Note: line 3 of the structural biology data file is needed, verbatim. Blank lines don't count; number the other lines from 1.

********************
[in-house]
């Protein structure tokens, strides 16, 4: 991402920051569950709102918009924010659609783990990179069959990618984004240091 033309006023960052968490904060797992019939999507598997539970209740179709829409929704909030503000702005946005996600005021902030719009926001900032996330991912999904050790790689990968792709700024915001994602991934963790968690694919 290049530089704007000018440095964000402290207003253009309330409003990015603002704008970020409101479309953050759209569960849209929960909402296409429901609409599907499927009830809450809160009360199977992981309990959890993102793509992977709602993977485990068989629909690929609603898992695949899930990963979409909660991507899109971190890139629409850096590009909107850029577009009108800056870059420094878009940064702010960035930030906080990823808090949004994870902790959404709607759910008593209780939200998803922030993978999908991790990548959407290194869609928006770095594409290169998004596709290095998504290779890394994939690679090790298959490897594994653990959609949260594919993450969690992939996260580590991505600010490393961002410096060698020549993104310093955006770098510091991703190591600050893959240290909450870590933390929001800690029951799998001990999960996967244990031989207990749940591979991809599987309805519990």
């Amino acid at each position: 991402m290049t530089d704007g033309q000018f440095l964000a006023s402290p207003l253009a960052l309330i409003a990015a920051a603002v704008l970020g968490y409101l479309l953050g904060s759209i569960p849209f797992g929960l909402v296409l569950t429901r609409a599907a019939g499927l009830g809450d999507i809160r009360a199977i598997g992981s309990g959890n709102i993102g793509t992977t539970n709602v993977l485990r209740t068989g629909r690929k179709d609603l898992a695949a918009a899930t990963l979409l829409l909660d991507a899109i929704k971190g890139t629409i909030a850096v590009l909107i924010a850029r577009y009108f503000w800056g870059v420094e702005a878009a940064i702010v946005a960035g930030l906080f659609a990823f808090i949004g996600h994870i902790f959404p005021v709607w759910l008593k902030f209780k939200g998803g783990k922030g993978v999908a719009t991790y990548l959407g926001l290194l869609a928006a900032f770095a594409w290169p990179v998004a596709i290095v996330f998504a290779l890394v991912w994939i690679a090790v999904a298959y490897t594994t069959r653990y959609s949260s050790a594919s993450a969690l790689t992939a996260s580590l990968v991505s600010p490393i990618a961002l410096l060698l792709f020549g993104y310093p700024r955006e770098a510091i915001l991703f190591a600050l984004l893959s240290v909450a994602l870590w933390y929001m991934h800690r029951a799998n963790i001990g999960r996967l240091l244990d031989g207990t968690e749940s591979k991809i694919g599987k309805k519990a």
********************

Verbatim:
């Amino acid at each position: 991402m290049t530089d704007g033309q000018f440095l964000a006023s402290p207003l253009a960052l309330i409003a990015a920051a603002v704008l970020g968490y409101l479309l953050g904060s759209i569960p849209f797992g929960l909402v296409l569950t429901r609409a599907a019939g499927l009830g809450d999507i809160r009360a199977i598997g992981s309990g959890n709102i993102g793509t992977t539970n709602v993977l485990r209740t068989g629909r690929k179709d609603l898992a695949a918009a899930t990963l979409l829409l909660d991507a899109i929704k971190g890139t629409i909030a850096v590009l909107i924010a850029r577009y009108f503000w800056g870059v420094e702005a878009a940064i702010v946005a960035g930030l906080f659609a990823f808090i949004g996600h994870i902790f959404p005021v709607w759910l008593k902030f209780k939200g998803g783990k922030g993978v999908a719009t991790y990548l959407g926001l290194l869609a928006a900032f770095a594409w290169p990179v998004a596709i290095v996330f998504a290779l890394v991912w994939i690679a090790v999904a298959y490897t594994t069959r653990y959609s949260s050790a594919s993450a969690l790689t992939a996260s580590l990968v991505s600010p490393i990618a961002l410096l060698l792709f020549g993104y310093p700024r955006e770098a510091i915001l991703f190591a600050l984004l893959s240290v909450a994602l870590w933390y929001m991934h800690r029951a799998n963790i001990g999960r996967l240091l244990d031989g207990t968690e749940s591979k991809i694919g599987k309805k519990a």